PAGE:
Local Policy Research and Advocacy Support School Readiness and Early Grade Success Systems Scan for Atlanta, Georgia



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Local Policy Research and Advocacy Support

School Readiness and Early Grade Success

Systems Scan for Atlanta, Georgia
January 2008

Michael J. Rich

Alicia Sanchez

Becky Winslow


Office of University-Community Partnerships

Emory University

1256 Briarcliff Road, NE Suite 422W

Atlanta, GA 30322


On behalf of

Atlanta Neighborhood Indicators Project

Contact information:

Michael Rich

Telephone: (404) 712-9691

Email: mrich@emory.edu



Introduction

On behalf of the Atlanta Neighborhood Indicators Project, Emory University’s Office of University-Community Partnerships was selected to participate in a new cross-site initiative of the Urban Institute’s National Neighborhood Indicators Partnership supported by funding from the Annie E. Casey Foundation. The initiative is designed to support data-driven policy advocacy around children’s issues in major American cities. 1 The key objectives of the initiative are to strengthen and expand policy advocacy on behalf of disadvantaged children and families in low-income urban neighborhoods by:



  • Promoting collaboration on policy advocacy among data intermediaries, funders, and advocates at the local level;

  • Encouraging state and local level coordination on data-driven advocacy designed to impact state and local policy;

  • Supporting joint policy research and advocacy across cities and states designed to impact federal policy.

Over an eighteen-month period (October 2007 – March 2009) the NNIP partners supported through this cross-site initiative will focus on school readiness (broadly defined to include healthy social, emotional, and physical child development) and early-grade school success (including school attendance and achievement) and outcomes at the neighborhood level. Major tasks to be completed over the course of the initiative include:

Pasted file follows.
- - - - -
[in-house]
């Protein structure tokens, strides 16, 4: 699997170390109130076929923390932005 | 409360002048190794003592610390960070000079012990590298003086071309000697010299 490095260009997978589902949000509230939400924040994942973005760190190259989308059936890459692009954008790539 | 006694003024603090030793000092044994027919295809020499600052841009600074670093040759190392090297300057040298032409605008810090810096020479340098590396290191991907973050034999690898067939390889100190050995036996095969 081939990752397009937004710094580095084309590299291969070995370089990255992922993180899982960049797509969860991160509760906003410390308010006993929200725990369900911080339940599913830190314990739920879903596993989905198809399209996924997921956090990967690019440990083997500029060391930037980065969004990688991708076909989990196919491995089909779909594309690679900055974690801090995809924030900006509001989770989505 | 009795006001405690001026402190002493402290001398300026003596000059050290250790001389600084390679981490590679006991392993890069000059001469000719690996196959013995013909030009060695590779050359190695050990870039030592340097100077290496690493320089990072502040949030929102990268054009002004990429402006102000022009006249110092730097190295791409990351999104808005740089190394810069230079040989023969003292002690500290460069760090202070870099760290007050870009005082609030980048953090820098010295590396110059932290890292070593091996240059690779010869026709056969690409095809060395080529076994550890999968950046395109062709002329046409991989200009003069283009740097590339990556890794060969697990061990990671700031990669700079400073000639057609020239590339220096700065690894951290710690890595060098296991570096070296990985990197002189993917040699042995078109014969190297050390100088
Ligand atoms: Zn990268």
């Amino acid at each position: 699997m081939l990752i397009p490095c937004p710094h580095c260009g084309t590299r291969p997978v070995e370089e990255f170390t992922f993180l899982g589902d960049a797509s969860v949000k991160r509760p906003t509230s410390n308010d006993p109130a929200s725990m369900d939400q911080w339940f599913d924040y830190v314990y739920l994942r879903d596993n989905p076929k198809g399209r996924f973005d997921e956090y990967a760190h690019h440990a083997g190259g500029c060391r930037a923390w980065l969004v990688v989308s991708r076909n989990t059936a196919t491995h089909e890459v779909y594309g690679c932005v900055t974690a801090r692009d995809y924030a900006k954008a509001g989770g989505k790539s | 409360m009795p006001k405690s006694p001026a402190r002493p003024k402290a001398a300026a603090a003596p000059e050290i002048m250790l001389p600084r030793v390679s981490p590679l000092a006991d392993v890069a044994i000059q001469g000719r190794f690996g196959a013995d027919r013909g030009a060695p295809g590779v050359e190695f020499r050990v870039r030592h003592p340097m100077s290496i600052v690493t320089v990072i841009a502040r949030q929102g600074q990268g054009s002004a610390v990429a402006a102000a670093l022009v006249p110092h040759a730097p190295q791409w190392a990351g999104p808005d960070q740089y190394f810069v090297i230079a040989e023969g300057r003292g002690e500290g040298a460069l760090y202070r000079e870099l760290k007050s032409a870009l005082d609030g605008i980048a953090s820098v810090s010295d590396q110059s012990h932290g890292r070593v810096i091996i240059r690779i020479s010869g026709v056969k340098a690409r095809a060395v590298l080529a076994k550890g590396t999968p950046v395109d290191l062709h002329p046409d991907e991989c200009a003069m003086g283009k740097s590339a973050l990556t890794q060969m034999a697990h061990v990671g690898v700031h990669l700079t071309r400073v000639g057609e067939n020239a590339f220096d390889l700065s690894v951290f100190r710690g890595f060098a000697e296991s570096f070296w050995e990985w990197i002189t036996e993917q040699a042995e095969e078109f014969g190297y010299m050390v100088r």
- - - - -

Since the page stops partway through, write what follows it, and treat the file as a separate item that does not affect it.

• Systems Scan: a scan of the local system that supports school readiness and early school success (institutions involved, their scope and responsibilities, and available data).

  • Seek Participation from Other Local Organizations: Consult with relevant local agencies and child advocacy organizations (including the state Kids Count grantee) to identify the key issues and proposed results that will be the focus of collaborative activities around school readiness and success; obtain local partners’ suggestions on future activities and secure their support and involvement as appropriate.

  • School Readiness and Success Brief. Prepare a brief that uses available data to compare relevant circumstances of young children in low-income neighborhoods with those in other neighborhoods in your city and draws implications for program and policy. Considering these findings, the results of the systems scan, and the issues and results identified with local partners, develop an evidence-based “problem statement” that describes the key barriers to school readiness and early-grade success for low-income urban children in Atlanta.

  • Plan for Future Activities in School Readiness and Success. Develop a proposed plan for the NNIP partner’s future activities in school readiness and success that includes: (a) assembly of additional data to adequately monitor school readiness and early grade school success over the long term; (b) using data to raise awareness; and (c) collaborating with other local agencies as appropriate in addressing issues identified in the policy brief.

  • Conduct a Community Forum. Co-Sponsor a City-(or County)-wide Children’s Policy Forum that engages local funders, advocates and government officials, and the state Kids Count grantee around the Readiness and Success Brief. Objectives of the forum may include: Generally raise awareness about the status of school readiness and success in low-income neighborhoods; identify state and local policy reform opportunities that could address barriers and improve outcomes identified in the report; outline possible steps for data-driven advocacy to achieve these reforms; raise local funding for ongoing data-driven advocacy (outlined in the NNIP Partner’s plan) and for strengthening the response system.